A giant beanstalk brings Jack to a land in the clouds filled with snarling, evil beasts. When the creatures make their way to the ground, Jack must figure out how to get back down before they destroy earth and everyone in it.
Brewster seems to be an almost too perfect example of idyllic small-town America, with everyone living in peace and harmony. So when newcomer Whiley Pritcher starts up his own local cable ... See full summary »
Sent to the market by his uncle to sell their horse and buy thatch for their roof, Jack meets the beautiful Princess Isabelle whom he rescues her from ruffians. He returns home only with a handful of beans given to him by a monk who claimed they were sacred but that does little to impress his uncle who tosses them away. In the night the Princess arrives having run off to keep from marrying Roderick who is clearly only interested in becoming king. Soon the beans take root with a giant stalk carrying away the princess and Jack's house. He soon sets off on an adventure with the king's guards to rescue the princess only to find that a mythical land filled with giants really exists. Written by
Twice in the film we see a golden harp. Once in a flashback when a giant is stealing it and again when Jack is in the room with all the treasure. In the Jack and the Beanstalk fairy tale, a harp that plays by itself is one of the items Jack steals from the giant. See more »
Near the end when the two headed giant swallows the bean and is torn apart; his hand lands next to Jack. The crown on two fingers of the giant, is bigger than Jack's waist, let alone his head. See more »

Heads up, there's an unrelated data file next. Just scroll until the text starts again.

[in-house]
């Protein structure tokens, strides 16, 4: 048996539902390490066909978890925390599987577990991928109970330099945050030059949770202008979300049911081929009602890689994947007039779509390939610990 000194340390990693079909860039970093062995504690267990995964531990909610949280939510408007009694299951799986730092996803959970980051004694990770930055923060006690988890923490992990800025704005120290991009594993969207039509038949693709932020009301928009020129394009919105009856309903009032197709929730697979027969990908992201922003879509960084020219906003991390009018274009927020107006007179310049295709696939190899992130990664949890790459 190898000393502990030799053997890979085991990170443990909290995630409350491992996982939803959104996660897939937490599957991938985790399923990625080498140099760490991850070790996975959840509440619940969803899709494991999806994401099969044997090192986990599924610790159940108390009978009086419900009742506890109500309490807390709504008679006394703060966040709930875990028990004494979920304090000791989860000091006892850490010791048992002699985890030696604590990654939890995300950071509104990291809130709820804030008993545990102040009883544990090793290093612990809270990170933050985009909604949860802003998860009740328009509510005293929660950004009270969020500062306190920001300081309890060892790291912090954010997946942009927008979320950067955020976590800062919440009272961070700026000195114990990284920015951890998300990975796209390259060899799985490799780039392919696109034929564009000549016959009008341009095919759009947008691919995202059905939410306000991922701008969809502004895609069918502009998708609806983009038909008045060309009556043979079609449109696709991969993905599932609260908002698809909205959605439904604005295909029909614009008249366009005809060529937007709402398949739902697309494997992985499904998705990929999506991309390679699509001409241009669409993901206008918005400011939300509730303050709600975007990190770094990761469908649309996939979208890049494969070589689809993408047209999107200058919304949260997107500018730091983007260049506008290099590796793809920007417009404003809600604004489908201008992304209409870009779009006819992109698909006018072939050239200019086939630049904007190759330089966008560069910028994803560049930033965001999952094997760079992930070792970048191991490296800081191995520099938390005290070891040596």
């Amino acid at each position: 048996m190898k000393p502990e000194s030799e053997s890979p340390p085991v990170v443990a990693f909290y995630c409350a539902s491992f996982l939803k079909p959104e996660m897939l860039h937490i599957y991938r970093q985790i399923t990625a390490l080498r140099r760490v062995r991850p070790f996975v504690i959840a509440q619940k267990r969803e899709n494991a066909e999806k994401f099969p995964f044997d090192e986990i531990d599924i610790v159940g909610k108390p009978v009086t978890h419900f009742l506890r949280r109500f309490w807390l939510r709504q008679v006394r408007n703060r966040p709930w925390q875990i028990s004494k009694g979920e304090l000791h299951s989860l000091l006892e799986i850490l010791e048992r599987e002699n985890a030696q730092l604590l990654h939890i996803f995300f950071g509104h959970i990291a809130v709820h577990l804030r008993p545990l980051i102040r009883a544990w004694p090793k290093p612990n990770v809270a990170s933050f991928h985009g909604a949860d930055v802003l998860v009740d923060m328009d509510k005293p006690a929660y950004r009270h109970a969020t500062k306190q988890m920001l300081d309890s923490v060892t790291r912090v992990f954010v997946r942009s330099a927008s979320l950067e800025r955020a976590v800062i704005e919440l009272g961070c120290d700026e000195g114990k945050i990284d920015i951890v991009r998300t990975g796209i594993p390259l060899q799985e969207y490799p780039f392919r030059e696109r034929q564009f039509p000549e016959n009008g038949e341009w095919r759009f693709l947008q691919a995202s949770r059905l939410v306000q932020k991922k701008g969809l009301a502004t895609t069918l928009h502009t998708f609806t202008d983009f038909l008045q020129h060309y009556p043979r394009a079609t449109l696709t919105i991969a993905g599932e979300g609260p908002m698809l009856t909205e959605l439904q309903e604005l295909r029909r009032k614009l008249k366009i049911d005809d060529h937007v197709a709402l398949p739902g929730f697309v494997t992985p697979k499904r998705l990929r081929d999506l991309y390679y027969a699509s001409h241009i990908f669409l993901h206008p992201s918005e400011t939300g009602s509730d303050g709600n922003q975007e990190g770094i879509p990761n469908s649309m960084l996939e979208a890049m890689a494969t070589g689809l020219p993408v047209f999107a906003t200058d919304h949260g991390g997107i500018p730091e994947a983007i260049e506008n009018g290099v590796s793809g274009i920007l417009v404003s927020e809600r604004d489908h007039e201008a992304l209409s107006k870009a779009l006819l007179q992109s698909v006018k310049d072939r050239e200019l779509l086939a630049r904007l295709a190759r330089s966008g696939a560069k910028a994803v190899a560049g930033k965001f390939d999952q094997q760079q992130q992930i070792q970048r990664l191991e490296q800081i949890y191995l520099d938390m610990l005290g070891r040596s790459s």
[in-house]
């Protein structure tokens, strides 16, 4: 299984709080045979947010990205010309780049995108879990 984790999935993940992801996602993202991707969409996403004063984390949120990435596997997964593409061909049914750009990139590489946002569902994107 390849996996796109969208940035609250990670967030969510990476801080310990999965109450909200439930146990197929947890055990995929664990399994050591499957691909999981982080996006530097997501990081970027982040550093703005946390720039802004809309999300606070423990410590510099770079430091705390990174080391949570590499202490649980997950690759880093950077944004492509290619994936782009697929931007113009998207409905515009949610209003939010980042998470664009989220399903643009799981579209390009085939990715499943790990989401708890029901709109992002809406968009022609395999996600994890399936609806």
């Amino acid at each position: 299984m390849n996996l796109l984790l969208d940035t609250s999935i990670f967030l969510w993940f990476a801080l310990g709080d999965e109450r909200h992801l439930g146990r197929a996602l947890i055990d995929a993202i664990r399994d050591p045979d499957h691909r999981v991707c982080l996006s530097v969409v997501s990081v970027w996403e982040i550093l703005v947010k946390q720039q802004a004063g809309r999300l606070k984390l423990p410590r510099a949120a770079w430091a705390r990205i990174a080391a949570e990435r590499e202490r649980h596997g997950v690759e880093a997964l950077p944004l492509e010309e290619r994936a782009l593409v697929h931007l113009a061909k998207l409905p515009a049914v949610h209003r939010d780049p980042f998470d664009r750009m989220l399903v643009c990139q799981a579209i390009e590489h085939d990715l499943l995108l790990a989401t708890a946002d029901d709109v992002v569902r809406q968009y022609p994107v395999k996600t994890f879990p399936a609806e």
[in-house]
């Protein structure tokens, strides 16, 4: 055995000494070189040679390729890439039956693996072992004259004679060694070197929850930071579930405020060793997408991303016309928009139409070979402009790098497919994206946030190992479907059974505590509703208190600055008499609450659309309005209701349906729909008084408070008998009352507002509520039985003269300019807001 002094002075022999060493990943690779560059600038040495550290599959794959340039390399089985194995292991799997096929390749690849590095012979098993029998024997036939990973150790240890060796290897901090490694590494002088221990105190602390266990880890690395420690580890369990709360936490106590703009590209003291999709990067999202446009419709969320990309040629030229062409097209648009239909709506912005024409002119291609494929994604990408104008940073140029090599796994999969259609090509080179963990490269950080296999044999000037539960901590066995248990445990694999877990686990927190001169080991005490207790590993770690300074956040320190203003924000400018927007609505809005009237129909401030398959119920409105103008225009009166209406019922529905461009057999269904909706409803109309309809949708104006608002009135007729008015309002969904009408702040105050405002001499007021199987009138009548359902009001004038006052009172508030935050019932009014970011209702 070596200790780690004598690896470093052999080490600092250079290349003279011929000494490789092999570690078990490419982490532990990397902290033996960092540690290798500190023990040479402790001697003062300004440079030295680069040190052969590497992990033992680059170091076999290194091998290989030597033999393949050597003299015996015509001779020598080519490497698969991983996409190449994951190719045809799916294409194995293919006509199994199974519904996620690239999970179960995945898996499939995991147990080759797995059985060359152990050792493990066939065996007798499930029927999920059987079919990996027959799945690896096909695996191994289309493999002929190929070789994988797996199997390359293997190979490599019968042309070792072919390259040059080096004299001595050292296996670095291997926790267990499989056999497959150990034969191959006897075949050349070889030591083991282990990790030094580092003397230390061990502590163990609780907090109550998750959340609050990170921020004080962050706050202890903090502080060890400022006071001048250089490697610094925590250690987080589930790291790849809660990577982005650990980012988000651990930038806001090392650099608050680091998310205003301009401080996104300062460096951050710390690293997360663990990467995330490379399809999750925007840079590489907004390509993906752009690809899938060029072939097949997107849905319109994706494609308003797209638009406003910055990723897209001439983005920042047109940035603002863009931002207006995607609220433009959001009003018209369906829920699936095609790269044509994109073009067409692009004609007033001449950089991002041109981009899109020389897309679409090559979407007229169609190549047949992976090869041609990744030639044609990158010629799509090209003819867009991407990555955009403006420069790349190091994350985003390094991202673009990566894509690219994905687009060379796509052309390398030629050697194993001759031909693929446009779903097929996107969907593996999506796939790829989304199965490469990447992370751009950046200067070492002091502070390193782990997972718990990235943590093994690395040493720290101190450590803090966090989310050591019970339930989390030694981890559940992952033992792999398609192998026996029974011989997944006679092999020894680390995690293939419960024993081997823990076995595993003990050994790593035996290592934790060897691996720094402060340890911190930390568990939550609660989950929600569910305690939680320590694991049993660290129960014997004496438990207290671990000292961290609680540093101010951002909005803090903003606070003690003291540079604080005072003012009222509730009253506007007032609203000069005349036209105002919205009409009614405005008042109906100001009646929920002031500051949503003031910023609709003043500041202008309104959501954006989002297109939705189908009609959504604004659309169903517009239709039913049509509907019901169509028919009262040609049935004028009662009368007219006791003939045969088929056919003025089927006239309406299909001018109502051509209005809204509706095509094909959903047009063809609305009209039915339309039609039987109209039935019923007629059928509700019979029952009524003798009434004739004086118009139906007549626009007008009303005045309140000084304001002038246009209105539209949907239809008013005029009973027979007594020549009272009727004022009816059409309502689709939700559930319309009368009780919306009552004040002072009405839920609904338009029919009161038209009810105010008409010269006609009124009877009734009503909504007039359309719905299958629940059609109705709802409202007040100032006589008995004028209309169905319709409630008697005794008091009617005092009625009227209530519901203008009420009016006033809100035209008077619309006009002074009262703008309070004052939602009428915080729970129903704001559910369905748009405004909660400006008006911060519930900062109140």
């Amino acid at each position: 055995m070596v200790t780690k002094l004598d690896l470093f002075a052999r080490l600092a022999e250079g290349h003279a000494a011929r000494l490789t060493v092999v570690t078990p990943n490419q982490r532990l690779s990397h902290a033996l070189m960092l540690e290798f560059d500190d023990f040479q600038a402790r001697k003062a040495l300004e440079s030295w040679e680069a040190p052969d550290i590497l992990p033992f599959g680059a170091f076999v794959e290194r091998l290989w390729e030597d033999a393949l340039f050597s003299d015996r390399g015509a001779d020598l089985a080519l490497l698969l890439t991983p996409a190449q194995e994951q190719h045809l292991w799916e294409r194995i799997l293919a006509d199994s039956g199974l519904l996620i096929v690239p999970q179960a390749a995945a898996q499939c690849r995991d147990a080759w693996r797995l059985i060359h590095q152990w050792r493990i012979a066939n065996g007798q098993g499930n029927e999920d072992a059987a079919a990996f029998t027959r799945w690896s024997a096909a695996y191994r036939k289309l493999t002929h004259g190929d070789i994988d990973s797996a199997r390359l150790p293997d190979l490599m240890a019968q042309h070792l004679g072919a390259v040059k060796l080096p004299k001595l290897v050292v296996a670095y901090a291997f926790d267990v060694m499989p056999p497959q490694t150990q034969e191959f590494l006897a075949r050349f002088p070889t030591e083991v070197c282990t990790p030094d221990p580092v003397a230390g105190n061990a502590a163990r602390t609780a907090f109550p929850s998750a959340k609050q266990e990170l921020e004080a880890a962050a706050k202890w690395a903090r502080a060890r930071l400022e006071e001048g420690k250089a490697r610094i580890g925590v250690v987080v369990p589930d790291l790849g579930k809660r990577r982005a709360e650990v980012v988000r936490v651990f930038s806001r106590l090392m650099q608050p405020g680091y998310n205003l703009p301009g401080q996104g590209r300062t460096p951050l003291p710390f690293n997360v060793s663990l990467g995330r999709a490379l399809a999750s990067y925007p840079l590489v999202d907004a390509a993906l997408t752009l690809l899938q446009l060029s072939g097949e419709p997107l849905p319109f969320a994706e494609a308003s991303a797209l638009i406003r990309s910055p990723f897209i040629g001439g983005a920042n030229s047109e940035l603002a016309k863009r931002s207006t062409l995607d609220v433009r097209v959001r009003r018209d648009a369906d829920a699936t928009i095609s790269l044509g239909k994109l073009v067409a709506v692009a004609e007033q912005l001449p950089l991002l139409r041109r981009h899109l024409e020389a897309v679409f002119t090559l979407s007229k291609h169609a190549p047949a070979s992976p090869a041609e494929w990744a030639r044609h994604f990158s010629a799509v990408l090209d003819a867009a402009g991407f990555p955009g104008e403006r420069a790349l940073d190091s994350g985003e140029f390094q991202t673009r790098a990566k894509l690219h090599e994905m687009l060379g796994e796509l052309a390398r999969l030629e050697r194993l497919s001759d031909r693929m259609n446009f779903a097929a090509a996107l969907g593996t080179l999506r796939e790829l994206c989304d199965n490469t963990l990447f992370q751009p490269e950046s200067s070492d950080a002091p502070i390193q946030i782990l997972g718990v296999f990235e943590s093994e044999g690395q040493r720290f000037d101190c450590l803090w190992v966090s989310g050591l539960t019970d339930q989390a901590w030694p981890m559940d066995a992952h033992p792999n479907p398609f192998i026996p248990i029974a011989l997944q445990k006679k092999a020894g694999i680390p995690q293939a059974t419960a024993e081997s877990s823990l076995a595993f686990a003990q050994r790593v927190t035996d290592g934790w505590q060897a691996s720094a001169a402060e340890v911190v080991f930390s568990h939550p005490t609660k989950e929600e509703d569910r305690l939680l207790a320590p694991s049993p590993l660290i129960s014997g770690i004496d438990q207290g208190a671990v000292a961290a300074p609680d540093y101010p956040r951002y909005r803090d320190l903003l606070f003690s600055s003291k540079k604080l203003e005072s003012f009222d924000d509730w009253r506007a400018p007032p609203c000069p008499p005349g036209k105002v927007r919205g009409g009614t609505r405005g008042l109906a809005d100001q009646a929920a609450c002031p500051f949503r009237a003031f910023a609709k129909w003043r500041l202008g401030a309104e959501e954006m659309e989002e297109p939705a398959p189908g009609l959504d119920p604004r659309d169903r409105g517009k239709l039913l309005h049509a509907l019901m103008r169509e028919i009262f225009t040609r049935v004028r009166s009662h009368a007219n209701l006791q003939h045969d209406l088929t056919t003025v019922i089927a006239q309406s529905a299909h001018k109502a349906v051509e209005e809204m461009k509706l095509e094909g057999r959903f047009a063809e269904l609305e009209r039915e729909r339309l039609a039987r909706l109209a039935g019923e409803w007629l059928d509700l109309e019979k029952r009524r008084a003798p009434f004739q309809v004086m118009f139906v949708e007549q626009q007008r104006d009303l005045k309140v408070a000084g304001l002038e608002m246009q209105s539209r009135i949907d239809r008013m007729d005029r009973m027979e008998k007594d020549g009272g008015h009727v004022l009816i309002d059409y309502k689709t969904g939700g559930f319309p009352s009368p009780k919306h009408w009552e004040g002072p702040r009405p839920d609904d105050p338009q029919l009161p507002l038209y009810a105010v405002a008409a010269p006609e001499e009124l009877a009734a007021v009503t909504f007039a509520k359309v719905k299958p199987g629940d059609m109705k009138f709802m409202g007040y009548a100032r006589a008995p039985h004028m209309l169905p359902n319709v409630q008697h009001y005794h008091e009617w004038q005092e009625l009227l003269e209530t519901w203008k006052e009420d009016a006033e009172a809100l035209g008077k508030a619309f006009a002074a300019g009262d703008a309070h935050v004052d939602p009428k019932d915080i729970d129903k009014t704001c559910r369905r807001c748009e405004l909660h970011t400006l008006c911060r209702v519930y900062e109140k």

Isabelle, hold on tight.
[grabs a liana he has cut in the giant tree]
[they jump from the falling tree, hanging on to the liana. They swing around the tree before the tree begins to fall alarmingly fast and they are headed for the ground]
Jack, hold me!
[Jack sees a haystack, aims for it and lets go. They hit it, but keep gliding forward in the mud, heading for a sharp farm object. They stop just in the nick of time for hitting it]
Well, that worked out better than I expected.
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The Bad Hat Harry logo contains silhouettes of giants, who are first seen from a human point-of-view (their feet are seen stomping around) before they seen in their entirety. See more »
I wasn't blown away by this flick, but I did enjoy it. And I also enjoyed...
1. No potty humor 2. No overt sexuality 3. No inappropriate language 4. No seemingly random 3D FX 5. No politically correct messages or characters 6. No strutting egotism
In short, it's not a Follywood movie and you can actually let your kids watch it without worrying too much. There is some violence, but...
The script is well written, the acting is better than good, and it moves along at a pretty lively pace. Not a classic, but good. It might have been better a little shorter, but that can be said of most movies these days.
I was surprised to hear so many complaints.
42 of 52 people found this review helpful.
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